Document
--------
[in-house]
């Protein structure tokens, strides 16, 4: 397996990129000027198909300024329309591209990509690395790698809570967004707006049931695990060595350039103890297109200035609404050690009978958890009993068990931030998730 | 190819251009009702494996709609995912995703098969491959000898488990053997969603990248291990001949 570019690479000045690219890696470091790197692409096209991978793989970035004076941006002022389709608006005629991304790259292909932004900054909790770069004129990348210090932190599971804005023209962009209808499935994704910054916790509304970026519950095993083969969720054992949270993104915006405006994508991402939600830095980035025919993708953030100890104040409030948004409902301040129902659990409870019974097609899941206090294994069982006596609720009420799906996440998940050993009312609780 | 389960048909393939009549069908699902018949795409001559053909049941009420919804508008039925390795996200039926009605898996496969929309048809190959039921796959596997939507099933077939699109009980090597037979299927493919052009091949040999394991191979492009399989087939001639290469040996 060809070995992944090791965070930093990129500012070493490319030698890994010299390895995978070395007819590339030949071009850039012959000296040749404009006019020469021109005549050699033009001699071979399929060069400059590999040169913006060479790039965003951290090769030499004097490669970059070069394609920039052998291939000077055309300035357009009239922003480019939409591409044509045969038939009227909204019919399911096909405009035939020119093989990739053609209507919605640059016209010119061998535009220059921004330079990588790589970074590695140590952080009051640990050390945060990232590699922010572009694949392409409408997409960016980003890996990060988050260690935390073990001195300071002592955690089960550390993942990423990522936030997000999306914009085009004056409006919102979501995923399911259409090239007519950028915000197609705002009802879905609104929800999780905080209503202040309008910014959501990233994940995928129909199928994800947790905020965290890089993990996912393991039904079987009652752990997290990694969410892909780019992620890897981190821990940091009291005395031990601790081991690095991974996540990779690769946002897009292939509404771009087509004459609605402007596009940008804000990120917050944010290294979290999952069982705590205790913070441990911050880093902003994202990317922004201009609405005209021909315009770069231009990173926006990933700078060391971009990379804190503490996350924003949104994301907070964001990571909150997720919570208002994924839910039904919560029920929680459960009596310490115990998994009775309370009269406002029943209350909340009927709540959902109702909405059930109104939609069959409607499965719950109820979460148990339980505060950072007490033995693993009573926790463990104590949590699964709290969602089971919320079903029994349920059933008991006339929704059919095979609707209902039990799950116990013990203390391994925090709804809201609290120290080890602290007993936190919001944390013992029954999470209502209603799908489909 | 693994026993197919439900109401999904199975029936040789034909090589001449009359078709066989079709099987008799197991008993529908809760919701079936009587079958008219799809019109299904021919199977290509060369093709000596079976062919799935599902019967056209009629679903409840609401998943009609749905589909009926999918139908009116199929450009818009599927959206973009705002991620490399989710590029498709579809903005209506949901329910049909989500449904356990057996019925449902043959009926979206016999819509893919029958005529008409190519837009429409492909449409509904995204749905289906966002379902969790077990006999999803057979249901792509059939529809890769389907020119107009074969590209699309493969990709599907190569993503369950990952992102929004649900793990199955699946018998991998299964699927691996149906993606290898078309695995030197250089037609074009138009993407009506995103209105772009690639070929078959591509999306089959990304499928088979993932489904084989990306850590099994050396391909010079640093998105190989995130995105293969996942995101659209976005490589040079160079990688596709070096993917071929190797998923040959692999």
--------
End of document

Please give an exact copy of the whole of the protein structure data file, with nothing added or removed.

[in-house]
């Protein structure tokens, strides 16, 4: 397996990129000027198909300024329309591209990509690395790698809570967004707006049931695990060595350039103890297109200035609404050690009978958890009993068990931030998730 | 190819251009009702494996709609995912995703098969491959000898488990053997969603990248291990001949 570019690479000045690219890696470091790197692409096209991978793989970035004076941006002022389709608006005629991304790259292909932004900054909790770069004129990348210090932190599971804005023209962009209808499935994704910054916790509304970026519950095993083969969720054992949270993104915006405006994508991402939600830095980035025919993708953030100890104040409030948004409902301040129902659990409870019974097609899941206090294994069982006596609720009420799906996440998940050993009312609780 | 389960048909393939009549069908699902018949795409001559053909049941009420919804508008039925390795996200039926009605898996496969929309048809190959039921796959596997939507099933077939699109009980090597037979299927493919052009091949040999394991191979492009399989087939001639290469040996 060809070995992944090791965070930093990129500012070493490319030698890994010299390895995978070395007819590339030949071009850039012959000296040749404009006019020469021109005549050699033009001699071979399929060069400059590999040169913006060479790039965003951290090769030499004097490669970059070069394609920039052998291939000077055309300035357009009239922003480019939409591409044509045969038939009227909204019919399911096909405009035939020119093989990739053609209507919605640059016209010119061998535009220059921004330079990588790589970074590695140590952080009051640990050390945060990232590699922010572009694949392409409408997409960016980003890996990060988050260690935390073990001195300071002592955690089960550390993942990423990522936030997000999306914009085009004056409006919102979501995923399911259409090239007519950028915000197609705002009802879905609104929800999780905080209503202040309008910014959501990233994940995928129909199928994800947790905020965290890089993990996912393991039904079987009652752990997290990694969410892909780019992620890897981190821990940091009291005395031990601790081991690095991974996540990779690769946002897009292939509404771009087509004459609605402007596009940008804000990120917050944010290294979290999952069982705590205790913070441990911050880093902003994202990317922004201009609405005209021909315009770069231009990173926006990933700078060391971009990379804190503490996350924003949104994301907070964001990571909150997720919570208002994924839910039904919560029920929680459960009596310490115990998994009775309370009269406002029943209350909340009927709540959902109702909405059930109104939609069959409607499965719950109820979460148990339980505060950072007490033995693993009573926790463990104590949590699964709290969602089971919320079903029994349920059933008991006339929704059919095979609707209902039990799950116990013990203390391994925090709804809201609290120290080890602290007993936190919001944390013992029954999470209502209603799908489909 | 693994026993197919439900109401999904199975029936040789034909090589001449009359078709066989079709099987008799197991008993529908809760919701079936009587079958008219799809019109299904021919199977290509060369093709000596079976062919799935599902019967056209009629679903409840609401998943009609749905589909009926999918139908009116199929450009818009599927959206973009705002991620490399989710590029498709579809903005209506949901329910049909989500449904356990057996019925449902043959009926979206016999819509893919029958005529008409190519837009429409492909449409509904995204749905289906966002379902969790077990006999999803057979249901792509059939529809890769389907020119107009074969590209699309493969990709599907190569993503369950990952992102929004649900793990199955699946018998991998299964699927691996149906993606290898078309695995030197250089037609074009138009993407009506995103209105772009690639070929078959591509999306089959990304499928088979993932489904084989990306850590099994050396391909010079640093998105190989995130995105293969996942995101659209976005490589040079160079990688596709070096993917071929190797998923040959692999």